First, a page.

G-Unit / Shady / Aftermath, 2003
In 2003, 50 Cent was very expected, probably as much as Snoop Dogg in 1993 or Nas in 1994. The young rapper comes from the street, with a past as a drug dealer. He started dealing drugs at the age of 12. We can say that he had a hard time to get out of it but nevertheless his passion of the rap always animated him. Even when he was a drug kingpin and dipping into shady stories in Queens neighborhoods, 50 Cent was practicing his rapping skills. And even back then he had talent, but he had to find a way out of drugs and with 50 cents in his pocket, that was a tall order.
He met Jam Master Jay of the group Run DMC in 1996 with whom he recorded a few tracks that were never released. Later, he appears on the tracks React of Onyx released in 1998 on the album Shut Em Down. That’s how he beginnings in rap music.
In 1999, 50 Cent signed with a big production company through Trackmasters, Columbia Records. This same house that produced big rap stars and well beyond, as Nas, Fugees, AC/DC, Mariah Carey, the list is long. 50 Cent recorded a first album Power Of The Dollar planned for the year 2000. The production puts lots of ressources and big names are in the production as Tackmasters, Erick Sermon or L.E.S, but also in featurings as Destiny’s Child, Bun B or Noreaga. The cocktail seems to be perfect to ensure the success of the young rapper with a good mix between hits and street credibility.
His first single How To Rob is a success. Unfortunately, jealousy attracts covetousness. 50 Cent is always in his stories of drugs and gang, some of which do not want to let him go. A few months before the release of Power Of The Dollar, 50 Cent is shot nine times. He spends thirteen days in the hospital. Miracle, 50 Cent survives his wounds. Unfortunately, following the incident, Columbia suspended the release of Power Of The Dollar and 50 Cent was fired from the record company. Back to square one.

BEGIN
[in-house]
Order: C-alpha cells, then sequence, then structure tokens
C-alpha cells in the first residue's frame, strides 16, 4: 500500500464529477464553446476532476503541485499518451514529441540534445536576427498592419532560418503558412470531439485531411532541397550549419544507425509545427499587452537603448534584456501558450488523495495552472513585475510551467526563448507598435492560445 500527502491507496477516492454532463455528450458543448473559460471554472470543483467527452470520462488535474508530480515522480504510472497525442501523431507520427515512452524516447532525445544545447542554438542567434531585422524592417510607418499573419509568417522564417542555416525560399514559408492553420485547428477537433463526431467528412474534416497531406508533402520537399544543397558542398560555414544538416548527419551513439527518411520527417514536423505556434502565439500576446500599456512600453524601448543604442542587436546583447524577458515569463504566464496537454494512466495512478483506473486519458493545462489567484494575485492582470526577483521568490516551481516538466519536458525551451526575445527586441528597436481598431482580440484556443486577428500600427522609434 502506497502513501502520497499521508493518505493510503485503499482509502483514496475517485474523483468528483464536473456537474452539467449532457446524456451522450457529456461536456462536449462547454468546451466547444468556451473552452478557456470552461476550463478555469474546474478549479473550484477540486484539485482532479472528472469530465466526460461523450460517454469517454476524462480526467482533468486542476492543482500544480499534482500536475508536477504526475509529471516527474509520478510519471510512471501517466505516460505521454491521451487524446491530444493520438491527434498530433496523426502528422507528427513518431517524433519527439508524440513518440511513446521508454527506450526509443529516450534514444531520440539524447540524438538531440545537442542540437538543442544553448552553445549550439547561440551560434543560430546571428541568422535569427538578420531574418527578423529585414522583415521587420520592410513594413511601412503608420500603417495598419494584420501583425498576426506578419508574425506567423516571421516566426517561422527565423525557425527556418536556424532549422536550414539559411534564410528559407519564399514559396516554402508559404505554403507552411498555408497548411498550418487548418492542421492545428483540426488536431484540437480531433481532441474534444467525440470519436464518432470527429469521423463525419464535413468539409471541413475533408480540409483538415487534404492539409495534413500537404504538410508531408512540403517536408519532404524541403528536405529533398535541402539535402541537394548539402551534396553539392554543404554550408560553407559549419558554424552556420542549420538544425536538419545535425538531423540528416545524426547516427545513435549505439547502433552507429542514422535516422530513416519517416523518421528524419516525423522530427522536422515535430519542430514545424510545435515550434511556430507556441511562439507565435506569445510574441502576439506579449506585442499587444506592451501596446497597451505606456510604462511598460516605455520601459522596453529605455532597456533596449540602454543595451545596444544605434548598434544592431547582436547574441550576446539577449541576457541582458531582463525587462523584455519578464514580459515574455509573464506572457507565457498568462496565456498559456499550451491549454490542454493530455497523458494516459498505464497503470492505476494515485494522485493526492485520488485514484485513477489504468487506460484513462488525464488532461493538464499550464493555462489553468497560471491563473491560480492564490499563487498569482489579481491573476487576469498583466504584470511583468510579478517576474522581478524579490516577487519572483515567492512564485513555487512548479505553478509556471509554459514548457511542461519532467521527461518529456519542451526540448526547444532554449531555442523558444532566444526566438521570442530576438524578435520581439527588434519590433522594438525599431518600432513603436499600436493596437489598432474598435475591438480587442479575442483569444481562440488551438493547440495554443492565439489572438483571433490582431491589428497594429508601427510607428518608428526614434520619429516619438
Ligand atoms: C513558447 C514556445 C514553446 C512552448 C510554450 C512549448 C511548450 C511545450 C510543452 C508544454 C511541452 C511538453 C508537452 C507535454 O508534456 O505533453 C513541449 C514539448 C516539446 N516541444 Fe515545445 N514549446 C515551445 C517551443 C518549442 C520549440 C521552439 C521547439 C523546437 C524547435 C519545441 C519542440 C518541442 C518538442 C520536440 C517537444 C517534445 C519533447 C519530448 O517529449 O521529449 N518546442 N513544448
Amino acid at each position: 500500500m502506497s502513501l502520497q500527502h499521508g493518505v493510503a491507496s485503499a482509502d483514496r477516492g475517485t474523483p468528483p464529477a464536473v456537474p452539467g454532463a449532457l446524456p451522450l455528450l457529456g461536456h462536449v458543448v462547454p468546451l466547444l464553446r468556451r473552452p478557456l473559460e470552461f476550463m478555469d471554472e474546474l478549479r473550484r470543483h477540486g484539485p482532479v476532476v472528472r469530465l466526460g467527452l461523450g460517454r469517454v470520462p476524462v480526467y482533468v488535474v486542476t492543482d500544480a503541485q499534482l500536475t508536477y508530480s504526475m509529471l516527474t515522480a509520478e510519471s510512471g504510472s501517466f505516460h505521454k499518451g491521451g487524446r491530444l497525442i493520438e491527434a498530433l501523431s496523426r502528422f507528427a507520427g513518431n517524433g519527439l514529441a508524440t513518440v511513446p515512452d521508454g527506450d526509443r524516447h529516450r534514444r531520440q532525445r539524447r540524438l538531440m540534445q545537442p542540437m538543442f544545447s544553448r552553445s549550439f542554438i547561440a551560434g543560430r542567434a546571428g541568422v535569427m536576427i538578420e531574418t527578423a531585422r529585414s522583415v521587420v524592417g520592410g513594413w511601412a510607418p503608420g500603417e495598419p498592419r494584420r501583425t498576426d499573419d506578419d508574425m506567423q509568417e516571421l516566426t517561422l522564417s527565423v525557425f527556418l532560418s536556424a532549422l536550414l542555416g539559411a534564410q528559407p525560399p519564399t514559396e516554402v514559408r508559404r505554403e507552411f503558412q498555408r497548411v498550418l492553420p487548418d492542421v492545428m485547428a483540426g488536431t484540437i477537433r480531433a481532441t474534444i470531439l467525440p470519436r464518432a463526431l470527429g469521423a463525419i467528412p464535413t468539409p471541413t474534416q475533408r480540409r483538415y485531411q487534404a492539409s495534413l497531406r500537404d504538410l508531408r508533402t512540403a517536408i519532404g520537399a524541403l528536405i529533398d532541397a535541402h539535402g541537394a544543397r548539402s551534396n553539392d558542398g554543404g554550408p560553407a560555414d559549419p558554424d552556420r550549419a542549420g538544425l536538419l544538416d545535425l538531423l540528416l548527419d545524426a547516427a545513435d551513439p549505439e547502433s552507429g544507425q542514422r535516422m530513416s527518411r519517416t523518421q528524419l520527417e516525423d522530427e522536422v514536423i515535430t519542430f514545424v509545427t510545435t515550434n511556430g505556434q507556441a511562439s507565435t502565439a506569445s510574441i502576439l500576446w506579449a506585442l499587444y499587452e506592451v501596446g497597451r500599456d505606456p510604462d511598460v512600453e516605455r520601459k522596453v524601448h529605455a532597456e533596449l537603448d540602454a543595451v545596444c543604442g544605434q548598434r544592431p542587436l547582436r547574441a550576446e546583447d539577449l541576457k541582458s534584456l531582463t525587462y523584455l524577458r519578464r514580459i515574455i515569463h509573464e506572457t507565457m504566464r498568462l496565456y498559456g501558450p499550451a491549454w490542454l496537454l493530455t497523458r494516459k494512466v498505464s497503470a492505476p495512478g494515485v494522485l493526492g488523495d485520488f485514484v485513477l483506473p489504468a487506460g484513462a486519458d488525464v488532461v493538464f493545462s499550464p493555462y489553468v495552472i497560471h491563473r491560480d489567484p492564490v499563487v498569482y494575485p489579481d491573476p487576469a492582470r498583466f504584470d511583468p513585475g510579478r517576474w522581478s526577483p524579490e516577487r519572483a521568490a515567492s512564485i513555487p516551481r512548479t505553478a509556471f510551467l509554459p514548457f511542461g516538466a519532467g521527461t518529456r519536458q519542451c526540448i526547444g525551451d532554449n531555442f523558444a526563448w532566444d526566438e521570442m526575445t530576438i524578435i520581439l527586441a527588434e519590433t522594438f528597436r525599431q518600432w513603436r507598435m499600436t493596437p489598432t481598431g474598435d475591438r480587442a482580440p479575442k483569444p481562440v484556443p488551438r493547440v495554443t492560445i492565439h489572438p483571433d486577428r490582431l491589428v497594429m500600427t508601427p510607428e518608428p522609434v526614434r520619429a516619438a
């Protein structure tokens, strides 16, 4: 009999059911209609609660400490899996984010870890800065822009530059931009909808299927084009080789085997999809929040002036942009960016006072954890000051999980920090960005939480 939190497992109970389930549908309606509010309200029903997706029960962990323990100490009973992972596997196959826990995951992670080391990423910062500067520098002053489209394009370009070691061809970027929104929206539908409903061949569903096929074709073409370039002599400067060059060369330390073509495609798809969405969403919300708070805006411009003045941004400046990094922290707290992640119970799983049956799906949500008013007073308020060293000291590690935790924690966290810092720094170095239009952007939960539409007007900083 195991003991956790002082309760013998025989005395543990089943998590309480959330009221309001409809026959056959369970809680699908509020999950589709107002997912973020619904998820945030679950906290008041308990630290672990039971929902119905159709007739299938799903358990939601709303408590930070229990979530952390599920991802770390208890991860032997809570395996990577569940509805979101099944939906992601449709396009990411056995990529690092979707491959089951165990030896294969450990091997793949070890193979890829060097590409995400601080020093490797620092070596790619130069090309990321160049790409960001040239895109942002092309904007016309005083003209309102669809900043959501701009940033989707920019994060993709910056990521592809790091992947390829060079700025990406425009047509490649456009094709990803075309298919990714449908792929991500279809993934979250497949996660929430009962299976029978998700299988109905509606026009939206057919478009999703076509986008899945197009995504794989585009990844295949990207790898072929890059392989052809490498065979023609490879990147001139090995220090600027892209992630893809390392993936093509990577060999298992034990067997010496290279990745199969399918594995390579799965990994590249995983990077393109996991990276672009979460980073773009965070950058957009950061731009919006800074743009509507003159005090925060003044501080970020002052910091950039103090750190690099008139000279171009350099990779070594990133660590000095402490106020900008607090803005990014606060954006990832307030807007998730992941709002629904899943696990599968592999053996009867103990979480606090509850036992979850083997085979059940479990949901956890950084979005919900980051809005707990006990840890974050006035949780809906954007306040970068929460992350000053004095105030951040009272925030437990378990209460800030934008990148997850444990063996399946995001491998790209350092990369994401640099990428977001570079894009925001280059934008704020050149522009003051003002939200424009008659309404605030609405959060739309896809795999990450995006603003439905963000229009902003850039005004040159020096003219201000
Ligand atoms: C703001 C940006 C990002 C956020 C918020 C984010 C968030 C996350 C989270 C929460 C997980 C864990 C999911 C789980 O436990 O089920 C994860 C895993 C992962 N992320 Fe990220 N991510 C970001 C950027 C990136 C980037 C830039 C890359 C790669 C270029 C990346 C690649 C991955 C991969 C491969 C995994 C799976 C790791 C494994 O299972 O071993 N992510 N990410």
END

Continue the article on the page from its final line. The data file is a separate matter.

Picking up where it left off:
Surrounded by his crew, G-Unit, composed of Tony Yayo, Young Buck and Lloyd Banks, the rapper from Queens released several mixtapes in 2002, including Guess Who’s Back and 50 Cent Is The Future. Spotted by Eminem, the latter immediately introduced him to Dr. Dre to sign him on his label, Shady Records, and indirectly on Afthermath. He makes a first track surrounded by his new managers, Wanksta, which will be released on the soundtrack 8 Mile.
Interscope offers him his own label in 2003, shortly before the release of Get Rich Or Die Tryin, on which he signs the members of his own group, G-Unit. Surrounded by Eminem and Dr. Dre, expectations are high. The popularity of 50 reached its peak, one side adored and idolized, the other hated and discredited.
The imprint of Dr. Dre is felt on the entire album. The duo Eminem/Dr Dre will come to correct the weakness of certain productions of the previous achievements of 50 Cent. The duet is found on the majority of the titles. The productions are very street, with New York sound of the years 2000, but with a rhythmic side, it holds very well in breath. The album is marked by big powerful bass and muffled noises, accompanied by synth, with sometimes a little clubbing side, especially on the hit In Da Club. The addition of sounds of weapons and bullets in the prods add to the Gangsta side, very present on Heat.
50 Cent puts gangsta rap back in the spotlight, but in a very different style from his predecessors, more modern. Here, he feeds the fantasy of Gangsta: glamorous, dangerous, extravagant, respected, violent, ruthless. 50 Cent is a bling bling gangster, a party gangster, but his street credibility is not to be proven. The flow of 50 is sometimes a little flat on the length, which is cut by his excellent ability to make singing passages that catch, like Many Men or 21 Questions that he shares with Nate Dogg. Countless big hits will litter the album like the incredible Patiently Waiting with Eminem or the underrated Back Down. However, some tracks seem below expectations and are dispensable.
Between ruthless gangsta storytelling, dark stories and club singles, Get Rich Or Die Tryin is a calculated album, calculated like a Hollywood blockbuster production. But it works very well. Dr. Dre and Eminem rolled out the red carpet to make him the new star of New York, allowing Dr. Dre to revive gangsta rap once again. Even though he is very well accompanied, 50 Cent is not to be outdone, he is a street icon, able to create emotion with his gloomy stories. Gang stories have always been attractive to the public, it works.
Considered by some as a classic of the 2000s, by others as an ultra-commercial album, Get Rich is indeed very commercial, very calculated, but it is of a high quality, very well produced and very well-orchestrated. It marked its time. G-Unit dominated rap for a period. An album that introduced a whole generation to rap, including myself. G-Unit is a brand, a style of dress, the prototype of the gangsta rapper. The Afthermath/Shady/G-Unit era was underway.